As the population along the Wasatch Front shoots upward, leaders and residents have their eyes on sustainable development. Projects such as the Daybreak community in South Jordan and The Point in Draper demonstrate stakeholders’ interest in walkability, preserving open spaces, green infrastructure and a modern, urban lifestyle.
Utah County is one of the areas expected to see the most growth. The county’s population is projected to double in the next three decades, with Provo seeing an increase of nearly 40,000 residents by 2050. To plan and prepare for sustainable growth, Provo city is updating its general plan.
The general plan is a guiding document for policy and development in the city. Provo’s current general plan was written in 1997 and hasn’t received an update since 2009. City Council member Shannon Ellsworth said she initiated the plan update process because the previous plan was too outdated to be helpful to the city council when they make decisions about land use in Provo.
“Those decisions should be based not on how we feel on Tuesday night, but they should be based on the merits of the project, the needs of the community and the general plan,” Ellsworth said in an interview with the Universe.
Urban and outdoor design studio Design Workshop is taking the lead in creating Provo’s new general plan. Community engagement has been a key part of every phase of the design process so far.
“This is the community’s plan. This is not our plan,” said Design Workshop president Becky Zimmerman. “We are listening.”
Phase one of the design process was to “explore and engage,” Zimmerman said. They began the design process last fall by researching previous iterations of the general plan and surveying Provo residents about the needs they see in the community and what they think should be included in the new plan.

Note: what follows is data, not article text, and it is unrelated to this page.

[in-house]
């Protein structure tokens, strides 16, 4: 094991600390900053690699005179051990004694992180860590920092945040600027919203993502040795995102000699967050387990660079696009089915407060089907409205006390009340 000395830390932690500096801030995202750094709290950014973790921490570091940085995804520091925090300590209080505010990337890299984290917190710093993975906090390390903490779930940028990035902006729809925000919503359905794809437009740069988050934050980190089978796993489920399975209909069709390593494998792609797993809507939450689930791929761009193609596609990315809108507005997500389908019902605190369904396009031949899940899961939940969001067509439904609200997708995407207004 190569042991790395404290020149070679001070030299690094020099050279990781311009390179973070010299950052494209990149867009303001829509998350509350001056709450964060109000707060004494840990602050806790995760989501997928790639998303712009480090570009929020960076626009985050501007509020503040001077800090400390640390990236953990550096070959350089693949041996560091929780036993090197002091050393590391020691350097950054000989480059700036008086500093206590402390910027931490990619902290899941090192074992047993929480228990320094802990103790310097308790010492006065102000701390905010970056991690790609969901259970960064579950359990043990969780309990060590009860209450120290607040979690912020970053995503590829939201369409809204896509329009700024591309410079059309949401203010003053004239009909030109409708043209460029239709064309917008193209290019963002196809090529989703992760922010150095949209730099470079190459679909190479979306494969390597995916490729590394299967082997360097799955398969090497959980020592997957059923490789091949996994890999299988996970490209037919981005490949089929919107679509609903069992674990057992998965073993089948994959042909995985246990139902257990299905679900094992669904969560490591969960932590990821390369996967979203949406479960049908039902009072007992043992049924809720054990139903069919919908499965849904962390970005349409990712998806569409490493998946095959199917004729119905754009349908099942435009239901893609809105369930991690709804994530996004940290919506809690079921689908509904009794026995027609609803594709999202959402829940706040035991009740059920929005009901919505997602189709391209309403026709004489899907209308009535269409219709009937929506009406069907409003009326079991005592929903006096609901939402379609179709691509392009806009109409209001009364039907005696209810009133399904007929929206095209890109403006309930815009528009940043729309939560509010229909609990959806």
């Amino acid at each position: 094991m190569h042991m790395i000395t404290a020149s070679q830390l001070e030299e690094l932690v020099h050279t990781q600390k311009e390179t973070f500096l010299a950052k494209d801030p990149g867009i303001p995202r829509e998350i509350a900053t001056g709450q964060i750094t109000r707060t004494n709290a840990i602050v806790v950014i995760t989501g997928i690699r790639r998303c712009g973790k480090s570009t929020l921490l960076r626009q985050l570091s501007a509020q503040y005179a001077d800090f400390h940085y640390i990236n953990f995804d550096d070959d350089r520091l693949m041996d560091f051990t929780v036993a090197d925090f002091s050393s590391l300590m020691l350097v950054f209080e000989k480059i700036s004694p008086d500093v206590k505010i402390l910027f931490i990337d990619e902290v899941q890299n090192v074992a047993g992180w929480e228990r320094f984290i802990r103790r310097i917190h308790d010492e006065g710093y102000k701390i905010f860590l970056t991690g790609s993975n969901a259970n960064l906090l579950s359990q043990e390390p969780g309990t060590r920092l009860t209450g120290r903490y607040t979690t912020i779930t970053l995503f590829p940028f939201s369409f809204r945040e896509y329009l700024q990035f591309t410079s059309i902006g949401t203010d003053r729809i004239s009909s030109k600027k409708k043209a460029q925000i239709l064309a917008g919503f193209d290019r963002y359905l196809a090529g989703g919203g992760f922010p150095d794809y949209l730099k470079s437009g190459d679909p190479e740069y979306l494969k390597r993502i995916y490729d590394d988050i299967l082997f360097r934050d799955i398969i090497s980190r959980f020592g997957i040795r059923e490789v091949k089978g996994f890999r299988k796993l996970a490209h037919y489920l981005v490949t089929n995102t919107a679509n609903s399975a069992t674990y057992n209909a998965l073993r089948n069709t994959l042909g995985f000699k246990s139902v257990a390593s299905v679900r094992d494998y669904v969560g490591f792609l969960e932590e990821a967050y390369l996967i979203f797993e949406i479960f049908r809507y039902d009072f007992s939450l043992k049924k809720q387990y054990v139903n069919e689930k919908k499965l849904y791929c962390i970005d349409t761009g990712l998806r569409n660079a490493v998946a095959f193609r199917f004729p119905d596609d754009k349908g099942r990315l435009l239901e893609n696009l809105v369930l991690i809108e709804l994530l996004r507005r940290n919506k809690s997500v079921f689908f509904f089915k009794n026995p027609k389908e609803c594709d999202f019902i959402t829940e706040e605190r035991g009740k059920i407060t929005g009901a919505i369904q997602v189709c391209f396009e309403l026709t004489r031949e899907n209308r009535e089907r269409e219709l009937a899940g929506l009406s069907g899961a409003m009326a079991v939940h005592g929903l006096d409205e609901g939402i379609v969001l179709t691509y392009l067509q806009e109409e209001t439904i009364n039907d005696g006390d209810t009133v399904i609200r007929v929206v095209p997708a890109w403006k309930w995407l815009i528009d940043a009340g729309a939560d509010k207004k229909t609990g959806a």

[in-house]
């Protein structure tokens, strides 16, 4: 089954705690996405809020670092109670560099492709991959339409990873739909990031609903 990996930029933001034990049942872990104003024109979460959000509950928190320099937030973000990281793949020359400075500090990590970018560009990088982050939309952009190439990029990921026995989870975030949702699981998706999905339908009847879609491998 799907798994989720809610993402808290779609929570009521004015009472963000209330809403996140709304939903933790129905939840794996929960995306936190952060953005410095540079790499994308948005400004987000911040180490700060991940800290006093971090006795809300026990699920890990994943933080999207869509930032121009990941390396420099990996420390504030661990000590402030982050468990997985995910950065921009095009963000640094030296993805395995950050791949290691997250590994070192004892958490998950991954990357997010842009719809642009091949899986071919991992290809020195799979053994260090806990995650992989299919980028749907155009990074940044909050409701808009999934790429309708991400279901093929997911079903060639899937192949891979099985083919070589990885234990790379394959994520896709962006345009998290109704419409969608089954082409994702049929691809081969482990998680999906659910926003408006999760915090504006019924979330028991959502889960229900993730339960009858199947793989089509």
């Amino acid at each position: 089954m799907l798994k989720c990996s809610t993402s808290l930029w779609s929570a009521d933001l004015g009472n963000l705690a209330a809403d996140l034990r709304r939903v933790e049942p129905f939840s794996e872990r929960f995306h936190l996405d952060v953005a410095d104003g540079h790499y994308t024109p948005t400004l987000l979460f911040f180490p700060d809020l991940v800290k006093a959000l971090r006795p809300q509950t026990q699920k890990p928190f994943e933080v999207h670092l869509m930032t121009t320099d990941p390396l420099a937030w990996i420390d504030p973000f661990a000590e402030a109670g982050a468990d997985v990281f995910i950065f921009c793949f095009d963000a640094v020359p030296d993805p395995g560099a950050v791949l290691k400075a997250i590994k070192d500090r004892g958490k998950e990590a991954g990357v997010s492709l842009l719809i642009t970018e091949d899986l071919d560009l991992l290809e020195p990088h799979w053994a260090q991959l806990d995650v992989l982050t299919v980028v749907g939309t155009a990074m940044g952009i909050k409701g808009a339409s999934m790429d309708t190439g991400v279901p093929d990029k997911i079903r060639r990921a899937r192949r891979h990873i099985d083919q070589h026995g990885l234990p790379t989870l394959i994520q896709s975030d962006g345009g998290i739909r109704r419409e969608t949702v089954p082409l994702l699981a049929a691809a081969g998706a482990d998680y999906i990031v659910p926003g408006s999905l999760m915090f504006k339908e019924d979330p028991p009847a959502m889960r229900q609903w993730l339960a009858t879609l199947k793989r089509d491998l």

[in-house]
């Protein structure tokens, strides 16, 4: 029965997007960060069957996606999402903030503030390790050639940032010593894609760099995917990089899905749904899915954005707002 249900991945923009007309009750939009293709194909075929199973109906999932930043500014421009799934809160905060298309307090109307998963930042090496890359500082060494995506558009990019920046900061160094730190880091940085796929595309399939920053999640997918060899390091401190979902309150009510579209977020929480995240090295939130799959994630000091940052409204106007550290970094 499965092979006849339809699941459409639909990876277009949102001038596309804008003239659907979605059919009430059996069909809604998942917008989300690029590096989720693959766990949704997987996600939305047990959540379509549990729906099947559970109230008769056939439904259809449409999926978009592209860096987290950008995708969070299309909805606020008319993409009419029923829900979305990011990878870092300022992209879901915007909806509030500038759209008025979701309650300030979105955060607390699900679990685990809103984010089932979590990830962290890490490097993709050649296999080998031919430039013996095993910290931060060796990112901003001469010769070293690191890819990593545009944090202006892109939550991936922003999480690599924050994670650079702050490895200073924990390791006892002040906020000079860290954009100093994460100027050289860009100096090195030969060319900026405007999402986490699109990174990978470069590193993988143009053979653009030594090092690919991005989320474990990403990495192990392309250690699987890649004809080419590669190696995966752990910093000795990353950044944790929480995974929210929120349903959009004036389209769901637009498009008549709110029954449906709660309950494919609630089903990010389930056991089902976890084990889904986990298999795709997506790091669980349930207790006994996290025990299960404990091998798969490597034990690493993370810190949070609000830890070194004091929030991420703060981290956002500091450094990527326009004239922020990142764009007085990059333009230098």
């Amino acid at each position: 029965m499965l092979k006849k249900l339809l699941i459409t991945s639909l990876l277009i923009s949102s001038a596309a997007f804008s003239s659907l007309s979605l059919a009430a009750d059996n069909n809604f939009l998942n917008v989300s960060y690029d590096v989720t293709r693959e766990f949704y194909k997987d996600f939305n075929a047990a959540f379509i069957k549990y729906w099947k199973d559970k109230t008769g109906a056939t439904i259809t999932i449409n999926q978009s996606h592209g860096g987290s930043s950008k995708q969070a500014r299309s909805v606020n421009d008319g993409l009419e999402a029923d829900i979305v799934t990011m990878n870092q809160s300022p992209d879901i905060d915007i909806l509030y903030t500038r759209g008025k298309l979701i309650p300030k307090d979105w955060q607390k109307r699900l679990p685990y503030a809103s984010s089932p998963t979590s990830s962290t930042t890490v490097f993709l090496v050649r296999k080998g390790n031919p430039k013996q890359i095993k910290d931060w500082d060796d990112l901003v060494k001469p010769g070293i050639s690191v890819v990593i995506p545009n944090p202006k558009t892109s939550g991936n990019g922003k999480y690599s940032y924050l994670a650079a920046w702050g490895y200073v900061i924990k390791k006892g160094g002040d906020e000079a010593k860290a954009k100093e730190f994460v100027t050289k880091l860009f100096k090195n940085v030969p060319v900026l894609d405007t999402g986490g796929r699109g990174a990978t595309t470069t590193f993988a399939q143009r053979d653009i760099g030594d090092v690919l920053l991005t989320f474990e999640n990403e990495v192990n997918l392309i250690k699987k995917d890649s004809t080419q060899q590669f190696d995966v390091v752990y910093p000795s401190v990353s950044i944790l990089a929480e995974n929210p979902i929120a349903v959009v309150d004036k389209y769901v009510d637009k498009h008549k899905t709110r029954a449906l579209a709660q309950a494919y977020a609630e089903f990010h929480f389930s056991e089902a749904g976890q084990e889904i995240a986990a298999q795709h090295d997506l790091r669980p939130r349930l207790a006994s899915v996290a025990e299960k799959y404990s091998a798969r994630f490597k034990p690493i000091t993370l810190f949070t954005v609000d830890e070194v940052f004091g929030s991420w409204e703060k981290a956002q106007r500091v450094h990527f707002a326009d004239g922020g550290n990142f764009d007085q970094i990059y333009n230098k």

Ellsworth said the data from this initial research yielded six main themes: sustainability, stewardship of the outdoors, a welcoming community, a resilient and viable economy, safe and connected streets and trail networks, and promoting a high quality of life through city resources.
While these themes aren’t yet set in stone as part of the final version of the plan, Ellsworth said they are guiding further community outreach as Design Workshop continues to seek feedback.
Now, the designers are in the middle of phase two: synthesize and prioritize. This phase is also engagement-heavy, as the city has already hosted three open houses to solicit more feedback from the community about which themes to prioritize and how residents would like to see their vision for the city realized.
In a March 31 virtual open house geared toward north Provo residents, attendees identified housing variety, walkability and bikeability, nature access and preservation, and small business growth as some of their top priorities for the city moving forward. A second open house for south Provo residents yielded similar results.
The next step in the process, Zimmerman said, will be to draft a general plan using all the input from Provo residents and move into phase three: finalize and implement. Once the plan is finalized, City Council and other Provo government officials and developers will be obligated to show how any rezoning or land use decisions advance the plan’s goals.
The general plan update isn’t the only way Provo is adapting to growth. Ellsworth said she and fellow City Council members George Handley and Bill Fillmore have enacted policies to “dictate development in the foothills of Provo” and are working on guidelines “about how to preserve trails, how to improve canyons and open space.” The Provo Parks and Recreation department is also developing a new master plan.